Bully Wheaten - Dog Breed Info, Temperament & Facts


The Bully Wheaten is a medium-sized dog breed that was created by crossing the Bulldog and Soft Coated Wheaten Terrier. This breed is known for having very few inherited disorders and can live up to 15 years. They have a medium-length coat that is hairy and comes in various colors such as white, black, brown, or red.

The Bully Wheaten is a calm and affectionate dog that enjoys the company of children and other animals. However, they can be a bit difficult to train, which may not make them the best choice for inexperienced dog owners. It is important to make sure they get enough exercise, as they are not overly energetic or excited.

In conclusion, the Bully Wheaten is a medium-sized dog breed with a low risk of inherited disorders and a relatively long lifespan. They have a medium-length, hairy coat and come in different colors. While they are calm and affectionate, they can be challenging to train and may require some persuasion to exercise regularly.

Ahead, we look at Bully Wheaten dog breed, its history, personality, pros and cons of owning an Bully Wheaten, characteristics, and must-know facts. We will also examine how to care for this breed and a lot more. Prepare for a tail-wagging adventure into the world of Bully Wheatens!

Dog Breed Bully Wheaten
Size Medium
Weight 45-55 lbs (average)
Height 13-17″ (average)
Location United States
Ancestry Bulldog, Soft Coated Wheaten Terrier
Date of Origin Unknown
Group Companion
Life Expectancy 11-15 years
Price $800 – $1000
Family Canidae
Scientific Name Canis Lupus Familiaris

📖 Breed History

The Bulldog is a breed that originated in England in the 1200s. Initially used as a livestock and hunting dog, they were also trained for bull baiting, a practice that involved biting the bull’s nose and not letting go. However, this cruel sport was outlawed in 1835. Attempts were made to involve Bulldogs in dog fighting, but they were not successful in that area. Over time, through selective breeding, Bulldogs were transformed into a calm and good-natured breed. Today, they are commonly referred to as the English Bulldog or British Bulldog and are the fourth most popular dog breed in the United States.

On the other hand, the Soft Coated Wheaten Terrier originated in Ireland during the 1700s. Their original purpose was herding, guarding homes, and hunting rodents such as rats. Irish farmers found them to be highly effective in controlling the rat population, which led to their continued use as skilled ratters for over 200 years. The Soft Coated Wheaten Terrier is the oldest Terrier breed native to Ireland. Although recognized by the Irish Kennel Club in the 1930s, they gained recognition from the American Kennel Club much later, in 1973. Currently, they rank as the 50th most popular dog breed in the United States. When you have a Bully Wheaten, you can expect them to possess characteristics inherited from both parent breeds.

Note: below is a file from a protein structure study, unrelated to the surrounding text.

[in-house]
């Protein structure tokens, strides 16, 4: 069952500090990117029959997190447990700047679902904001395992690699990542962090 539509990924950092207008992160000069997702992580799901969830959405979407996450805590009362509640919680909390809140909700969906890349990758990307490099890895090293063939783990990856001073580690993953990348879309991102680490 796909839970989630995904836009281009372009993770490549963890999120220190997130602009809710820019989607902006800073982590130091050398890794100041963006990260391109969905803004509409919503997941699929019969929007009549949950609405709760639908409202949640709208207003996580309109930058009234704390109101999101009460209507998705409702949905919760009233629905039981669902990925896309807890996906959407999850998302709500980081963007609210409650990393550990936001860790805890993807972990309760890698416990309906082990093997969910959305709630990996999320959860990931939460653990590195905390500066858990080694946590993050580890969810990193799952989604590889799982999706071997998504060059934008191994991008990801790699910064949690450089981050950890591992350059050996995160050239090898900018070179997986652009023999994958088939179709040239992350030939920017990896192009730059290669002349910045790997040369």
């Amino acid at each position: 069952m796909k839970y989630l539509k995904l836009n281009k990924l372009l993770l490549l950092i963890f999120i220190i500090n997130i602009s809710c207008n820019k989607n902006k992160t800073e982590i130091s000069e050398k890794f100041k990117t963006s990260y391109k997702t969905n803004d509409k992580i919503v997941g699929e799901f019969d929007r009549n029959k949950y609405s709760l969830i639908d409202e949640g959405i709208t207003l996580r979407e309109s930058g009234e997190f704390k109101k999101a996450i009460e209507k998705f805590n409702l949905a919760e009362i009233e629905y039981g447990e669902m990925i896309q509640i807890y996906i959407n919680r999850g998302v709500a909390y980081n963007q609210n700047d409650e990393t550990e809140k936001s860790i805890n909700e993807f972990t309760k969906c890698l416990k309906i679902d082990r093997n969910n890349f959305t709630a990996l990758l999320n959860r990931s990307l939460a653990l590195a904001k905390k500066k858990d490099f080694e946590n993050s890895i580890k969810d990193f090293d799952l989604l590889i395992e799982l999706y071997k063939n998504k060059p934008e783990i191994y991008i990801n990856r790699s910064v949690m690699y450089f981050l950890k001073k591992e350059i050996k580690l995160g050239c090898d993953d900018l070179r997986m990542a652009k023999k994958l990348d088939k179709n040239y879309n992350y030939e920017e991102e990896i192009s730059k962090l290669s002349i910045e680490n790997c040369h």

Overall, the Bulldog and the Soft Coated Wheaten Terrier have distinct histories and functions. The Bulldog’s origins can be traced back to their use in bull baiting, while the Wheaten Terrier’s roots lie in herding and vermin control. Despite their divergent backgrounds, the two breeds have come together to create the Bully Wheaten, a dog that combines traits from both parent breeds.

🐕 Bully Wheaten Appearance

A medium-sized dog, the Bully Wheaten has a shaggy hair, a furry face, floppy ears, and a medium-sized skull. They often have a black snout and huge, dark eyes, and are red, white, brown, or black in color. They have long back legs and small front legs, a huge head, a short, fluffy tail, and long back legs. They weigh 50 pounds and are on average 13 to 20 inches tall. The Bully Wheaten may occasionally resemble the Bulldog more closely depending on their lineage, being shorter, more stocky, and having shorter hair. In either case, they appear to be well-balanced and strong underneath all that fur.

👀 Eye Color Varies
🐽 Nose Color N/A
🐕 Coat Color Ranges